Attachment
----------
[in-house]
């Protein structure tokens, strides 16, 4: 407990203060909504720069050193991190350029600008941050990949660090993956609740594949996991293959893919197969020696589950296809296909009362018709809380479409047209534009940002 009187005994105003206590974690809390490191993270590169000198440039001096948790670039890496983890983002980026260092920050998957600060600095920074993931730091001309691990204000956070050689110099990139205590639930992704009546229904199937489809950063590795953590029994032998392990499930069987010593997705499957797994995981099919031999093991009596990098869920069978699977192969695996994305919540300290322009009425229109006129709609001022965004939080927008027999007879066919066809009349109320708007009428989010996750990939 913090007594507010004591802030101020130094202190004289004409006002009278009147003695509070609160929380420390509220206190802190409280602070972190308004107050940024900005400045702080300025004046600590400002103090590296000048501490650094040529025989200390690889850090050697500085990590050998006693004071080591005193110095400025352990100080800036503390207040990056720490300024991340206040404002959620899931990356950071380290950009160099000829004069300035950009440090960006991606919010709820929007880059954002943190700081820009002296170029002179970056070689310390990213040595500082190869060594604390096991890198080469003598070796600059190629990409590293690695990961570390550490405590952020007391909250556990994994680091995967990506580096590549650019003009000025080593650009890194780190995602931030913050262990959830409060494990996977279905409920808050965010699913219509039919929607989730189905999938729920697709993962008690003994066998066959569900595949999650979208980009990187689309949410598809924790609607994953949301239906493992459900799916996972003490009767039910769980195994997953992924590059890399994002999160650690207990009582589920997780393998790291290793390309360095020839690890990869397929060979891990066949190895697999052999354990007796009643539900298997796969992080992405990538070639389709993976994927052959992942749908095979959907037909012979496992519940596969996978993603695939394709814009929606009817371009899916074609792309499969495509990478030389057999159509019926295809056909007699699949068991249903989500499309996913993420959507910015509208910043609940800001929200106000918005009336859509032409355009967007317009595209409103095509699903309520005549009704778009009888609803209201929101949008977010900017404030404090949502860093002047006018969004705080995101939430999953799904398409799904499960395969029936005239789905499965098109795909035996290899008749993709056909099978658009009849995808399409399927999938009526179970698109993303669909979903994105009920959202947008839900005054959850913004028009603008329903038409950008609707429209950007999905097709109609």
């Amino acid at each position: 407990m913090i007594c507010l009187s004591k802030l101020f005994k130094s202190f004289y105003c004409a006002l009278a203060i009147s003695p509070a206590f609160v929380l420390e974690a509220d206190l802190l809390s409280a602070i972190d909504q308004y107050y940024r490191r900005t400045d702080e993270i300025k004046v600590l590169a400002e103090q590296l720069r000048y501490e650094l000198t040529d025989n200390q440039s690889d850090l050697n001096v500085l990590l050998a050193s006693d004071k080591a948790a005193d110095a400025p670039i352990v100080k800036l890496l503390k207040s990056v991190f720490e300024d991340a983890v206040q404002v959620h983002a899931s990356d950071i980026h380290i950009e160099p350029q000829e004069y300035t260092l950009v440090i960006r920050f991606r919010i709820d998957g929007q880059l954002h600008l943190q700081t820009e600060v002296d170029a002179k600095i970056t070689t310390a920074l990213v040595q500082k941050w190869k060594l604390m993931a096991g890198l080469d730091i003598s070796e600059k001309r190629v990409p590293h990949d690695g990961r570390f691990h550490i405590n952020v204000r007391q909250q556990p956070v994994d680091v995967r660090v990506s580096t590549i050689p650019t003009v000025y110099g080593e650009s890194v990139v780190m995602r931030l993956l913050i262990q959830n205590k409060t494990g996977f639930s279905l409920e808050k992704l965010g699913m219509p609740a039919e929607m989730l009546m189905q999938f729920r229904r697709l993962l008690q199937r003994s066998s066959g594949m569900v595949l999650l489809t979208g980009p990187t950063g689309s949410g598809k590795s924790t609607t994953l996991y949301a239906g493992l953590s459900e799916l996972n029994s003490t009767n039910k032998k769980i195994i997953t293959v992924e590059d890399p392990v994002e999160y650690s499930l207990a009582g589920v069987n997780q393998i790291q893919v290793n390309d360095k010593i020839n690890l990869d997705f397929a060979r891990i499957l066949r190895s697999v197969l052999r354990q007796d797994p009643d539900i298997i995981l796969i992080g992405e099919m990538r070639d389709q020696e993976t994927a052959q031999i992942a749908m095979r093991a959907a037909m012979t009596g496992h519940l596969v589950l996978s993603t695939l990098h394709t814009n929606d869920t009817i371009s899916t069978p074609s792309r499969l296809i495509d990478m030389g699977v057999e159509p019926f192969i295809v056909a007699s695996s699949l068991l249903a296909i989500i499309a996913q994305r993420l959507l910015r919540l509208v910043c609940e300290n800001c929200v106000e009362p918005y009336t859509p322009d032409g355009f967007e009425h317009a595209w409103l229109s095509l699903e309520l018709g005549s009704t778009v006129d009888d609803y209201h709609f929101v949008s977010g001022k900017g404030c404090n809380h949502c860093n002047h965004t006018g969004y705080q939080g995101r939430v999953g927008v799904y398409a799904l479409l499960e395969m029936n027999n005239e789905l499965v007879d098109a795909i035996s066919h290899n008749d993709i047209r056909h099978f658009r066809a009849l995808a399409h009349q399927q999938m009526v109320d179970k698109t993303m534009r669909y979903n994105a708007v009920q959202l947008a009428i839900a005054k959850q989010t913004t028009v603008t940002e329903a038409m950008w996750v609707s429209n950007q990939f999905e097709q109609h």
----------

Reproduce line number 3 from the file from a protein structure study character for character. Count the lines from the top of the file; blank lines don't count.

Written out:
């Amino acid at each position: 407990m913090i007594c507010l009187s004591k802030l101020f005994k130094s202190f004289y105003c004409a006002l009278a203060i009147s003695p509070a206590f609160v929380l420390e974690a509220d206190l802190l809390s409280a602070i972190d909504q308004y107050y940024r490191r900005t400045d702080e993270i300025k004046v600590l590169a400002e103090q590296l720069r000048y501490e650094l000198t040529d025989n200390q440039s690889d850090l050697n001096v500085l990590l050998a050193s006693d004071k080591a948790a005193d110095a400025p670039i352990v100080k800036l890496l503390k207040s990056v991190f720490e300024d991340a983890v206040q404002v959620h983002a899931s990356d950071i980026h380290i950009e160099p350029q000829e004069y300035t260092l950009v440090i960006r920050f991606r919010i709820d998957g929007q880059l954002h600008l943190q700081t820009e600060v002296d170029a002179k600095i970056t070689t310390a920074l990213v040595q500082k941050w190869k060594l604390m993931a096991g890198l080469d730091i003598s070796e600059k001309r190629v990409p590293h990949d690695g990961r570390f691990h550490i405590n952020v204000r007391q909250q556990p956070v994994d680091v995967r660090v990506s580096t590549i050689p650019t003009v000025y110099g080593e650009s890194v990139v780190m995602r931030l993956l913050i262990q959830n205590k409060t494990g996977f639930s279905l409920e808050k992704l965010g699913m219509p609740a039919e929607m989730l009546m189905q999938f729920r229904r697709l993962l008690q199937r003994s066998s066959g594949m569900v595949l999650l489809t979208g980009p990187t950063g689309s949410g598809k590795s924790t609607t994953l996991y949301a239906g493992l953590s459900e799916l996972n029994s003490t009767n039910k032998k769980i195994i997953t293959v992924e590059d890399p392990v994002e999160y650690s499930l207990a009582g589920v069987n997780q393998i790291q893919v290793n390309d360095k010593i020839n690890l990869d997705f397929a060979r891990i499957l066949r190895s697999v197969l052999r354990q007796d797994p009643d539900i298997i995981l796969i992080g992405e099919m990538r070639d389709q020696e993976t994927a052959q031999i992942a749908m095979r093991a959907a037909m012979t009596g496992h519940l596969v589950l996978s993603t695939l990098h394709t814009n929606d869920t009817i371009s899916t069978p074609s792309r499969l296809i495509d990478m030389g699977v057999e159509p019926f192969i295809v056909a007699s695996s699949l068991l249903a296909i989500i499309a996913q994305r993420l959507l910015r919540l509208v910043c609940e300290n800001c929200v106000e009362p918005y009336t859509p322009d032409g355009f967007e009425h317009a595209w409103l229109s095509l699903e309520l018709g005549s009704t778009v006129d009888d609803y209201h709609f929101v949008s977010g001022k900017g404030c404090n809380h949502c860093n002047h965004t006018g969004y705080q939080g995101r939430v999953g927008v799904y398409a799904l479409l499960e395969m029936n027999n005239e789905l499965v007879d098109a795909i035996s066919h290899n008749d993709i047209r056909h099978f658009r066809a009849l995808a399409h009349q399927q999938m009526v109320d179970k698109t993303m534009r669909y979903n994105a708007v009920q959202l947008a009428i839900a005054k959850q989010t913004t028009v603008t940002e329903a038409m950008w996750v609707s429209n950007q990939f999905e097709q109609h």